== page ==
Foreign investors in France are becoming increasingly concerned

COLCANOPA

“We raised the pen.” This manager of an investment fund in Paris, who wishes to remain anonymous, sums up the state of mind that is running through economic circles in the current political context: wait and see how the situation will evolve. The risk of strong instability following the second round of the legislative elections, on Sunday, July 7, is generating both concern and a wait-and-see attitude among French and foreign investors. A feeling reinforced by the statements of Emmanuel Macron himself, before the first round, saying he fears a ” civil war “ in the country in the event of the National Rally (RN) or the New Popular Front (NFP) coming to power.

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To our knowledge, no investment or industrial development project has been cancelled or postponed at this stage, but many entrepreneurs are looking to the future with apprehension. “Many investors with whom we have spoken in recent days are both worried and attentive to what is happening or could happen in France. We are in a complete “wait and see” situation.”admits Pascal Cagni, head of the investment fund C4 Industries.

Yet less than two months ago, foreign investments were raining down on the country, a record announced at the Choose France forum, held in Versailles on May 13. Nearly 15 billion euros of investments were welcomed by the Head of State himself, with twenty-eight projects in total, including some supported by American giants Microsoft, Amazon, Pfizer, etc.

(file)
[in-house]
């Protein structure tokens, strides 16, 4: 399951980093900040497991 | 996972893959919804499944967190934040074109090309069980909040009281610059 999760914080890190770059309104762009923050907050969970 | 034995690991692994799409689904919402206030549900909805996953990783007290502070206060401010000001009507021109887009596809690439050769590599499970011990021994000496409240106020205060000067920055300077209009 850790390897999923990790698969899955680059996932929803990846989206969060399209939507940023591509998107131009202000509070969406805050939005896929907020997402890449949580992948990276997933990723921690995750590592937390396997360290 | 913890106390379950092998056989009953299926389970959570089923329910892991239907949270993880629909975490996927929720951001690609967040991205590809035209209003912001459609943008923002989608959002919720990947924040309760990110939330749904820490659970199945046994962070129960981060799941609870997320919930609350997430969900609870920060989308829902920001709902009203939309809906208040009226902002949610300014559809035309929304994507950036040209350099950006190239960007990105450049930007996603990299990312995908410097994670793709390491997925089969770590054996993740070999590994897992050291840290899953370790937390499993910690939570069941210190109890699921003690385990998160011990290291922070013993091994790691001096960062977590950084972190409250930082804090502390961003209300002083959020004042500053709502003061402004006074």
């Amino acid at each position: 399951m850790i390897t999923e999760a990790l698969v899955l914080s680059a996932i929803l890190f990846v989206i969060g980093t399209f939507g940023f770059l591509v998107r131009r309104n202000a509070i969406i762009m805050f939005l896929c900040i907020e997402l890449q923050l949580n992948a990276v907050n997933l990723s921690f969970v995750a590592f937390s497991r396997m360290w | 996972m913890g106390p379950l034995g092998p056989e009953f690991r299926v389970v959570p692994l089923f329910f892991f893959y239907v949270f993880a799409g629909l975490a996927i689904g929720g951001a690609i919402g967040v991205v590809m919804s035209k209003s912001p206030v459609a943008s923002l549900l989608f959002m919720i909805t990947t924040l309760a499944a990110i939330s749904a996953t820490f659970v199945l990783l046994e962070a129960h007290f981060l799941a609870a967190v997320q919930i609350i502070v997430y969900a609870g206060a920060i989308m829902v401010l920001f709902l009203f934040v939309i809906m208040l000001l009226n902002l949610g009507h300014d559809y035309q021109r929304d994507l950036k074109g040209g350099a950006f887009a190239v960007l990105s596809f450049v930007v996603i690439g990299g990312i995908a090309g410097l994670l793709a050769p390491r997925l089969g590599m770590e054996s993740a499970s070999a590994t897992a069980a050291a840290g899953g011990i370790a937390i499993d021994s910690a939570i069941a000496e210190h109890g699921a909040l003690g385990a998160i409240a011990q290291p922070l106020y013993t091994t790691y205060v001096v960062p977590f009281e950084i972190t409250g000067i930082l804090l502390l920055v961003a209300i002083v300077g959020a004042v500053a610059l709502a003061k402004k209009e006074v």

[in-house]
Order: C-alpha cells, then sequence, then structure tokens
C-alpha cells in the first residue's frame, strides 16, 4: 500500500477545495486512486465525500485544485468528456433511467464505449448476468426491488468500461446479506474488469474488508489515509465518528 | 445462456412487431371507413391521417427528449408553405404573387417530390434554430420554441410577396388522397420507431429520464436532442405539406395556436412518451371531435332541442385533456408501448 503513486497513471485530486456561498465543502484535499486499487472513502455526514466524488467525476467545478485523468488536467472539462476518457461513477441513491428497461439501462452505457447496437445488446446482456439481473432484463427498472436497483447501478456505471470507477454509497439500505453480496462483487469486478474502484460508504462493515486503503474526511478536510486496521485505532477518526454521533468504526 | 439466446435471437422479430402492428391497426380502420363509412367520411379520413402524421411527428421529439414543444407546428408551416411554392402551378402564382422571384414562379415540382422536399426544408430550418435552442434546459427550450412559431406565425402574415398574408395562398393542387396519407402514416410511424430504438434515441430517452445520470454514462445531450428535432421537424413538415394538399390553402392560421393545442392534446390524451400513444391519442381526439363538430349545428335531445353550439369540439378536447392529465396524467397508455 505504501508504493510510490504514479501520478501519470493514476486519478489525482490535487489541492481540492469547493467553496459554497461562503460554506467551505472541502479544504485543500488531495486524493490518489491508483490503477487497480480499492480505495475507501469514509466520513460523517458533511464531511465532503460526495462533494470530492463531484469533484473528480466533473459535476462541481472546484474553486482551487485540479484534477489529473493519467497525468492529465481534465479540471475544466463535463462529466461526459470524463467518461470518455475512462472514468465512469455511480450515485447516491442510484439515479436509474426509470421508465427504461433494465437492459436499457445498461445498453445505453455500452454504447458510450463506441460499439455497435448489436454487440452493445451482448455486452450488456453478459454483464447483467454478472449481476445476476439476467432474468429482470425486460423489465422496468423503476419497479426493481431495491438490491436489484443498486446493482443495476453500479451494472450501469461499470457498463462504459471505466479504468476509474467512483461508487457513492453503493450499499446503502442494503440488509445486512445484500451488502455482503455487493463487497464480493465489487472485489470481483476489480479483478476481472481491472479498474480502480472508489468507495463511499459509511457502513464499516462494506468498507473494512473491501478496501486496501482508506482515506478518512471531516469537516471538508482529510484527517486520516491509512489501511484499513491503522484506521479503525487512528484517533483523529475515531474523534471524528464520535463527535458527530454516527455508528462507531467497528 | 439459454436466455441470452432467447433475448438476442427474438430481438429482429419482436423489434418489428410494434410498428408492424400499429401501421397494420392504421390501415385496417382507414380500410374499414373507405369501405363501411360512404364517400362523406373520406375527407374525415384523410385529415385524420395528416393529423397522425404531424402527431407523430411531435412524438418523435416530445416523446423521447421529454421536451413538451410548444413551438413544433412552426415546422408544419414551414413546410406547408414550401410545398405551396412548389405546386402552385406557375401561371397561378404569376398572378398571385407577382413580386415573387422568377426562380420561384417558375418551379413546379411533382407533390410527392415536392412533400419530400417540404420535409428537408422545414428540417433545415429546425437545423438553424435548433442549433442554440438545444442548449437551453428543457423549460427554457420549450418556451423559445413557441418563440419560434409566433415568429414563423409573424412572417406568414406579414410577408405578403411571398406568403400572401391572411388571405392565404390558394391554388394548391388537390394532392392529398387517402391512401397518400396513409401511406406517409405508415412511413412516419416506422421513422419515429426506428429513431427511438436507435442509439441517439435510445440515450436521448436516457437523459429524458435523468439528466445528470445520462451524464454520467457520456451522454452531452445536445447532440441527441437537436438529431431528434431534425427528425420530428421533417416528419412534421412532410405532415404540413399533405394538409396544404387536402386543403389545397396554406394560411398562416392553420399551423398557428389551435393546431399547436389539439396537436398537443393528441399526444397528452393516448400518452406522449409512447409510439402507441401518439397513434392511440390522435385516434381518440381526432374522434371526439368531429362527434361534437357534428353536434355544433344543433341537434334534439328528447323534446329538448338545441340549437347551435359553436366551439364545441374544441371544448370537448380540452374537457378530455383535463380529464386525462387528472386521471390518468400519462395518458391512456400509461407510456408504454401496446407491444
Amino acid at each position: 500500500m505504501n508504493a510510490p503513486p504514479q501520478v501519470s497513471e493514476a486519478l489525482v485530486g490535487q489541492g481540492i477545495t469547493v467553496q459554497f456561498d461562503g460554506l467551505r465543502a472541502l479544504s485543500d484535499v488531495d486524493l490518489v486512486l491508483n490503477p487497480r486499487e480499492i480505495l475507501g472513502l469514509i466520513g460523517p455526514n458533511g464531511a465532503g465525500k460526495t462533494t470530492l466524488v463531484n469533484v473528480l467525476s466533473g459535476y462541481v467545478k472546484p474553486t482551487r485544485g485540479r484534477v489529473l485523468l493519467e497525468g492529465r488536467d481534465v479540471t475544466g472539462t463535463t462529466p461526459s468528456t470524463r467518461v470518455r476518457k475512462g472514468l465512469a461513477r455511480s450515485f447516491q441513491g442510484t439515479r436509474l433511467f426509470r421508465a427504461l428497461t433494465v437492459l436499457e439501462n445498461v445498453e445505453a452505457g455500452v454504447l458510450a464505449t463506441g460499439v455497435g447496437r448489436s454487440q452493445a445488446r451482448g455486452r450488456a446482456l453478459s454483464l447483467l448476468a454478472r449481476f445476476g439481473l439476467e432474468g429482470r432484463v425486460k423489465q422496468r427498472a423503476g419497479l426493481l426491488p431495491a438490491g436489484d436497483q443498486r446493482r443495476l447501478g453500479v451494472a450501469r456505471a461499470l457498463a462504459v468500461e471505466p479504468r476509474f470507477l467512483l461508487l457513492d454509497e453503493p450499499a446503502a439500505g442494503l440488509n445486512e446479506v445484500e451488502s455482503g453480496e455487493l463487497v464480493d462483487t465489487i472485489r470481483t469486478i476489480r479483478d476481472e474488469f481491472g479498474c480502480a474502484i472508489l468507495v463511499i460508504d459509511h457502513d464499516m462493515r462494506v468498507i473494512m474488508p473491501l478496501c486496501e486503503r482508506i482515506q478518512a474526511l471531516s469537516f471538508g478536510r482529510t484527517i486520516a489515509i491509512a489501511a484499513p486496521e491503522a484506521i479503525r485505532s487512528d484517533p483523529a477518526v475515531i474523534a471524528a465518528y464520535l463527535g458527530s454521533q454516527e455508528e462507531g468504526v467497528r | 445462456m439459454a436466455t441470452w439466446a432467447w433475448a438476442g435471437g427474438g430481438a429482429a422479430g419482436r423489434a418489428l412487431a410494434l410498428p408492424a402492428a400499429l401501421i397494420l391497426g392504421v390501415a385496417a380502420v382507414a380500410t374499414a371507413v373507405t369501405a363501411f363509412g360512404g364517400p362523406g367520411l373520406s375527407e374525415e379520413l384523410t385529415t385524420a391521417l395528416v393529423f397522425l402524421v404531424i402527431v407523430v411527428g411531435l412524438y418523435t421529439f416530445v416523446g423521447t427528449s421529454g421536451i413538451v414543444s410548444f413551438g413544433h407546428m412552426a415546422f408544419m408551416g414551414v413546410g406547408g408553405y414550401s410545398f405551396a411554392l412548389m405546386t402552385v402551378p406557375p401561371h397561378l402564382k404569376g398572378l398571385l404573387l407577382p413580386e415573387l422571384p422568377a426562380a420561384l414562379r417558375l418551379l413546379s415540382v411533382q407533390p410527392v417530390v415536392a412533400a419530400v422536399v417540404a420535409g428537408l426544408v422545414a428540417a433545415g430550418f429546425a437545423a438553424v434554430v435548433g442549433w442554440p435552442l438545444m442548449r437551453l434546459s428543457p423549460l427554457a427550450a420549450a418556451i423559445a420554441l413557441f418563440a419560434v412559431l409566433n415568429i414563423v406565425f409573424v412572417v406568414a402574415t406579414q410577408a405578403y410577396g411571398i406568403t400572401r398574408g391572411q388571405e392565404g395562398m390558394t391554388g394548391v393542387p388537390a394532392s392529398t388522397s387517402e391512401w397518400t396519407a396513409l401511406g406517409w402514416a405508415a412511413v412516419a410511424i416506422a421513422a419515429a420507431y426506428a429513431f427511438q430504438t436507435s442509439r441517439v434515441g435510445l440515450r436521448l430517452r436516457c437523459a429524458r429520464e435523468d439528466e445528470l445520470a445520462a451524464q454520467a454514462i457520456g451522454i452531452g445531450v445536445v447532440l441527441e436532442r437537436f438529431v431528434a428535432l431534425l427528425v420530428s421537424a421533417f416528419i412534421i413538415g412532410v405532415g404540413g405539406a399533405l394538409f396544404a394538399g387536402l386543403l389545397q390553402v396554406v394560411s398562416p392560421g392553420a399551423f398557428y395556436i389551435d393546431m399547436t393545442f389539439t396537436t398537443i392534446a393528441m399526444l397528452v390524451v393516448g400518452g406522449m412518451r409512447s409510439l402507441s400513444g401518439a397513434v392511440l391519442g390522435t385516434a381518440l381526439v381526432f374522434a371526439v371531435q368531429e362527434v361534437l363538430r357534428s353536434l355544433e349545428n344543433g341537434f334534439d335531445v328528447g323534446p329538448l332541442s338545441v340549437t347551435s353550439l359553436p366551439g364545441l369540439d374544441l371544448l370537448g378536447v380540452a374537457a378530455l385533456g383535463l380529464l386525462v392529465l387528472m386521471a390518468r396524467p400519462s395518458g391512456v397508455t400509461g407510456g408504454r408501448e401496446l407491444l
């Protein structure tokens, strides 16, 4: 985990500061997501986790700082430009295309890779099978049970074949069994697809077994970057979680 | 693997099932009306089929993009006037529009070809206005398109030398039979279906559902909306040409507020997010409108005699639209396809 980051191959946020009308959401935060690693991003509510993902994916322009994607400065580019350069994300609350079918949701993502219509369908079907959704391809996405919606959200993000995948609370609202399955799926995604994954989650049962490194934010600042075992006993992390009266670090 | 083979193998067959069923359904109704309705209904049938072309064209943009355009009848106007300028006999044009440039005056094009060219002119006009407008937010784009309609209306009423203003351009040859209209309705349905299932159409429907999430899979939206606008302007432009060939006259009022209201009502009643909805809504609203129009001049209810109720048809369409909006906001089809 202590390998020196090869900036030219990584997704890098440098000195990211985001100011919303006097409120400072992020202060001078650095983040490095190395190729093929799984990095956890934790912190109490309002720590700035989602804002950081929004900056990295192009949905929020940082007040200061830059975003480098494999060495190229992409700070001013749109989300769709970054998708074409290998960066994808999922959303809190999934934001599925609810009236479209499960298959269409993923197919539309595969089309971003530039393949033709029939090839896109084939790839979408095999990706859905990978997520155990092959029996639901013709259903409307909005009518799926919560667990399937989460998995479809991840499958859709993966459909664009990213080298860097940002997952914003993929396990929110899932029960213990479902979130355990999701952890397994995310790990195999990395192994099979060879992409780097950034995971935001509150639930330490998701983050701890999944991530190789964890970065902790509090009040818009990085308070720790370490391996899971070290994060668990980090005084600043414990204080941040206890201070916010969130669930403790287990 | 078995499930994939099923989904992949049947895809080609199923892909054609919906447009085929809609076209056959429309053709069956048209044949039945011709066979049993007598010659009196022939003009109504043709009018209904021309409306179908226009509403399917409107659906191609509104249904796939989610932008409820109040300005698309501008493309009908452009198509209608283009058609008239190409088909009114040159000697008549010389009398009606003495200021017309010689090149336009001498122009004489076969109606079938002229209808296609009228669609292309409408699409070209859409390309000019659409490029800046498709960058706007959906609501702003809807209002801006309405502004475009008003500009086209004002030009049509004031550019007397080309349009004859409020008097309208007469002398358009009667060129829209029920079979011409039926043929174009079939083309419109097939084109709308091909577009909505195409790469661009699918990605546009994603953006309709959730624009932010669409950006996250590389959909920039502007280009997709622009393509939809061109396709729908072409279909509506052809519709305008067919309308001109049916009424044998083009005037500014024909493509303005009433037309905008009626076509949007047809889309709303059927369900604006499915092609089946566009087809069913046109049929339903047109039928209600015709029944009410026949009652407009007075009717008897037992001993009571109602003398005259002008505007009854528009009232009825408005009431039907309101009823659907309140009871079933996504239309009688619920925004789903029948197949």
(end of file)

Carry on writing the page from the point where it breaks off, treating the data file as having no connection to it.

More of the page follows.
Concern is growing among SMEs

None of these groups have commented since the announcement of the dissolution of the National Assembly. But uncertainty is not a good advisor in this universe. “Political instability can disrupt financing and business continuity, making France less attractive. Investors prefer predictable and stable conditions”explains Antoine Moyroud, partner at Lightspeed Venture Partners, a Silicon Valley fund that has invested in several French start-ups such as Mistral AI.

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Concern is also growing among SME bosses. A survey by the Confederation of Small and Medium-Sized Enterprises, conducted before the first round of the legislative elections and published in The echoes June 27, indicates that 35% of the 1,066 SME and VSE managers surveyed consider political stability as “priority” and 47% fear a drop in activity in the coming months. A climate that is all the more tense since, according to the barometer of The New Factorymade public on June 27, French reindustrialization is ” struggle “Since the beginning of the year, factory closures or threats of closure (thirty-seven in total, according to the monthly’s count) have exceeded openings (twenty-three), a first since the Covid-19 crisis in 2020.

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